There is nothing as corrosive within an organization as mistrust, and nothing as destructive as disingenuous game playing. Yet how easy it is to be held captive by external validation, to feel the warm glow of a pat on the head, to celebrate the accolade of ‘a good Ofsted’. ‘Nothing fails like success’ wrote Peter Senge, in 1990. The more ‘success’ a school experiences within the bounded criteria of exam passes and Ofsted inspections, the less likely it is to question them. ‘There is nothing like success to breed complacency or arrogance because being the best means not looking for the inconsistencies or deep seated assumptions which prevent radical change’. ,

Self evaluation, conducted without looking over your shoulder, set within a climate of collegial trust and conducted in a genuine spirit of inquiry, welcomes inconsistencies, explores deep seated assumptions and is always open to doing things better. It moves from a mechanistic process to an exploration of purpose, meaning and impact. The metaphor of self evaluation as a tin opener captures the sense of opening up, in contrast to the closing down effect of definitive judgements. Too often data and summary judgments, rendered from an authoritarian stance, close down the space for dialogue and the opportunity for learning.

Data is critical. Not the impoverished version of number crunchers but, by dictionary definition, ‘an assumption or premise from which inferences may be drawn, a starting point for exploration’. A starting point for exploration. This is what lies at the very heart of both external and internal evaluation. Both complementary forms of inquiry respect diversity. They encompass observations and inferences. They include a range of quantitative and qualitative evidence. They embrace the whole gamut of achievements, written, oral, experiential, individual, social and collaborative – more ambitious and encompassing than tests and examinations – pieces in the larger ‘jig saw’. Professional connoisseurship lies in knowing how all the pieces fit together to render a valid picture of the school or classroom, and the nature of valued learning.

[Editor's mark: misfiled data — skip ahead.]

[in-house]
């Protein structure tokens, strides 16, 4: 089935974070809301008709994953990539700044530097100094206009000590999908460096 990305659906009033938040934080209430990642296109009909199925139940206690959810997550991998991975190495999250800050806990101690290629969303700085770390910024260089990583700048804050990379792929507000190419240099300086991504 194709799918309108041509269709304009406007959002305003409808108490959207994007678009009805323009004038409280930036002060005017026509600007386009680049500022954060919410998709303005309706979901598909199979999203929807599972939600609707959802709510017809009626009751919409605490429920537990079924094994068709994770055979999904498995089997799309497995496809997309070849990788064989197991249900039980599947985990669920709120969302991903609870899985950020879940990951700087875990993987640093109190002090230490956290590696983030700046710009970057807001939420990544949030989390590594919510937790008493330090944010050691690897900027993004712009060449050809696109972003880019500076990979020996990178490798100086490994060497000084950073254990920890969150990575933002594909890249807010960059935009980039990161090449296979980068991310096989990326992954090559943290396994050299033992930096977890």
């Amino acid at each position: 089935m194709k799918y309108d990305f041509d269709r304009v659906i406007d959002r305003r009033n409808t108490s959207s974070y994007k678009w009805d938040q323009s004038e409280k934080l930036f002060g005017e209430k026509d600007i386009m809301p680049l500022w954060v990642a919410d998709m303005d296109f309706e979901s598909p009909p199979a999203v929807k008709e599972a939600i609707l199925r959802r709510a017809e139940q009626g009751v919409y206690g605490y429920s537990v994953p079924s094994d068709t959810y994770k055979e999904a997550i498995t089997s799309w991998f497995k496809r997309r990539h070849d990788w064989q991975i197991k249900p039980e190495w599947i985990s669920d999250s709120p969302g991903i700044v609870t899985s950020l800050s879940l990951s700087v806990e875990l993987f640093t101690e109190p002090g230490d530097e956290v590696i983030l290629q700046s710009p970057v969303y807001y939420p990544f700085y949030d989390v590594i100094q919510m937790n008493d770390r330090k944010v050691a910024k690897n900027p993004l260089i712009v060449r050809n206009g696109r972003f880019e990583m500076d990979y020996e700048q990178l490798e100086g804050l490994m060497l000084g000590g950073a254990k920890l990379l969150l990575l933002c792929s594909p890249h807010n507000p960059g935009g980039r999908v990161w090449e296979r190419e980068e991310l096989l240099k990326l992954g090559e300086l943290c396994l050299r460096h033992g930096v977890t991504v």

Self evaluation relies on having a toolbox of strategies, put to use by teachers and students on a daily basis. Respect, democracy and reflection are the foundation. This doesn’t mean abandoning schools to their own devices, to sink or swim. School self-evaluation is best supported by a well-chosen critical friend from another school, not to mention advice from the local authority and HMI. Unlike Ofsted, their role is to sustain a spirit of critical questioning, not extinguish it through fear.

So, self-evaluation has to be understood as multi-faceted and problematic, open to changing perspectives, welcoming of the external eye, but seeing it as a formative opportunity to get all of the puzzle pieces into the right place.

Further reading:

Hammond, S and Mayfield A (2004) The Thin Book of Naming Elephants: How To Surface Undiscussables For Greater Organizational Success. CITY: Thin Book Publishing Company

Macbeath, J. (1999) Schools must speak for themselves. London: Routledge

Macbeath, J.; Schratz, M.; Meuret, D. and Jakobsen, L. (2000) Self-evaluation in  European schools. London: Routledge

Nosche, D, et al. (2012) Reviews of Evaluation and Assessment in Education: New Zealand 2011 ,OECD Publishing

Onora O’Neill’s series of Reith Lectures (2002) can be found at http://www.bbc.co.uk/radio4/reith2002/lecturer.shtml